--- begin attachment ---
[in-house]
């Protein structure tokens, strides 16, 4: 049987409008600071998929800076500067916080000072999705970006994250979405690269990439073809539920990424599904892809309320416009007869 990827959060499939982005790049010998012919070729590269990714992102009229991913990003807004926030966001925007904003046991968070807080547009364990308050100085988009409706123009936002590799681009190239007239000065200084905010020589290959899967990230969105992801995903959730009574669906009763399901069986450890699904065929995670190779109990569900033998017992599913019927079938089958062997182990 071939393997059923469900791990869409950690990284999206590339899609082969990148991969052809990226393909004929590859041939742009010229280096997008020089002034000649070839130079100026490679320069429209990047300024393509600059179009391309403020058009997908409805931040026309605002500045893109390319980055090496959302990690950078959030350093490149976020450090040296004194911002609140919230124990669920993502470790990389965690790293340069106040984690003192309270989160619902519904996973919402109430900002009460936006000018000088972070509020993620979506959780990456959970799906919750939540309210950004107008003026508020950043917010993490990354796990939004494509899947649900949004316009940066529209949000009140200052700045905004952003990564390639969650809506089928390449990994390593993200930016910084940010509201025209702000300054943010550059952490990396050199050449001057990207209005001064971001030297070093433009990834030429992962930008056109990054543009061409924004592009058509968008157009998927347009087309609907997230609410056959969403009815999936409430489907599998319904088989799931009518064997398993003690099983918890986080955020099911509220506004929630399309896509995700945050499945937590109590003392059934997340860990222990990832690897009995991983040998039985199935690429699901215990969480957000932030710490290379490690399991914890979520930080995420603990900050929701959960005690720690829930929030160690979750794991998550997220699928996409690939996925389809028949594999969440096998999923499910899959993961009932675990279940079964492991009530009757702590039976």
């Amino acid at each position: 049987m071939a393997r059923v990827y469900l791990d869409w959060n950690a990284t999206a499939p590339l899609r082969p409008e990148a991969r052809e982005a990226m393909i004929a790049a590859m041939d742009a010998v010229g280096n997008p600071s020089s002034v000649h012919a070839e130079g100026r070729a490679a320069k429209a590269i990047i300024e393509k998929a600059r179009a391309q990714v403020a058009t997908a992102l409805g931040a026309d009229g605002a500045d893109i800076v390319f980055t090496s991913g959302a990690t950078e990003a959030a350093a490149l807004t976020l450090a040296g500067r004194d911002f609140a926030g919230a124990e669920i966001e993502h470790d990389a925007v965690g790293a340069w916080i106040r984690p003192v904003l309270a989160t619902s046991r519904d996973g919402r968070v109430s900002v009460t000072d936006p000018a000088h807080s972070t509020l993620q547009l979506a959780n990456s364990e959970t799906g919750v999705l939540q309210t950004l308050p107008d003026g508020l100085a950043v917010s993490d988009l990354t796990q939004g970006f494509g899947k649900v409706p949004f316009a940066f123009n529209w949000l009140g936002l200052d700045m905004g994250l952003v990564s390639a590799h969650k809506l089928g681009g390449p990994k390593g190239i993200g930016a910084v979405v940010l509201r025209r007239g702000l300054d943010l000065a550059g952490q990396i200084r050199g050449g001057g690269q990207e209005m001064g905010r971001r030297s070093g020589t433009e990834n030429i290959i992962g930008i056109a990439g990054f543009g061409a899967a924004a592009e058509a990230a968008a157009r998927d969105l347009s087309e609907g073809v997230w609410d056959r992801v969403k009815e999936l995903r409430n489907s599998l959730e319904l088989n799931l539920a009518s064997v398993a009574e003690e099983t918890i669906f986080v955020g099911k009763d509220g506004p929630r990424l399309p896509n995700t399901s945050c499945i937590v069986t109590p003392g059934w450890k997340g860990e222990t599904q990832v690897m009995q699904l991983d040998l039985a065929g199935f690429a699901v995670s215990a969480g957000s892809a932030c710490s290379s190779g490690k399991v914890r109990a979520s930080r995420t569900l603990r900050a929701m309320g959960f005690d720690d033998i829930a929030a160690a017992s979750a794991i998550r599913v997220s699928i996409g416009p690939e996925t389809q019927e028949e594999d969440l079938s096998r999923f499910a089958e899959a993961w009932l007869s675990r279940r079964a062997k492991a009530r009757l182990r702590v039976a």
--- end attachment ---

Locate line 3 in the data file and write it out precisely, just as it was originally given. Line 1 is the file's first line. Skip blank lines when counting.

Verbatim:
């Amino acid at each position: 049987m071939a393997r059923v990827y469900l791990d869409w959060n950690a990284t999206a499939p590339l899609r082969p409008e990148a991969r052809e982005a990226m393909i004929a790049a590859m041939d742009a010998v010229g280096n997008p600071s020089s002034v000649h012919a070839e130079g100026r070729a490679a320069k429209a590269i990047i300024e393509k998929a600059r179009a391309q990714v403020a058009t997908a992102l409805g931040a026309d009229g605002a500045d893109i800076v390319f980055t090496s991913g959302a990690t950078e990003a959030a350093a490149l807004t976020l450090a040296g500067r004194d911002f609140a926030g919230a124990e669920i966001e993502h470790d990389a925007v965690g790293a340069w916080i106040r984690p003192v904003l309270a989160t619902s046991r519904d996973g919402r968070v109430s900002v009460t000072d936006p000018a000088h807080s972070t509020l993620q547009l979506a959780n990456s364990e959970t799906g919750v999705l939540q309210t950004l308050p107008d003026g508020l100085a950043v917010s993490d988009l990354t796990q939004g970006f494509g899947k649900v409706p949004f316009a940066f123009n529209w949000l009140g936002l200052d700045m905004g994250l952003v990564s390639a590799h969650k809506l089928g681009g390449p990994k390593g190239i993200g930016a910084v979405v940010l509201r025209r007239g702000l300054d943010l000065a550059g952490q990396i200084r050199g050449g001057g690269q990207e209005m001064g905010r971001r030297s070093g020589t433009e990834n030429i290959i992962g930008i056109a990439g990054f543009g061409a899967a924004a592009e058509a990230a968008a157009r998927d969105l347009s087309e609907g073809v997230w609410d056959r992801v969403k009815e999936l995903r409430n489907s599998l959730e319904l088989n799931l539920a009518s064997v398993a009574e003690e099983t918890i669906f986080v955020g099911k009763d509220g506004p929630r990424l399309p896509n995700t399901s945050c499945i937590v069986t109590p003392g059934w450890k997340g860990e222990t599904q990832v690897m009995q699904l991983d040998l039985a065929g199935f690429a699901v995670s215990a969480g957000s892809a932030c710490s290379s190779g490690k399991v914890r109990a979520s930080r995420t569900l603990r900050a929701m309320g959960f005690d720690d033998i829930a929030a160690a017992s979750a794991i998550r599913v997220s699928i996409g416009p690939e996925t389809q019927e028949e594999d969440l079938s096998r999923f499910a089958e899959a993961w009932l007869s675990r279940r079964a062997k492991a009530r009757l182990r702590v039976a």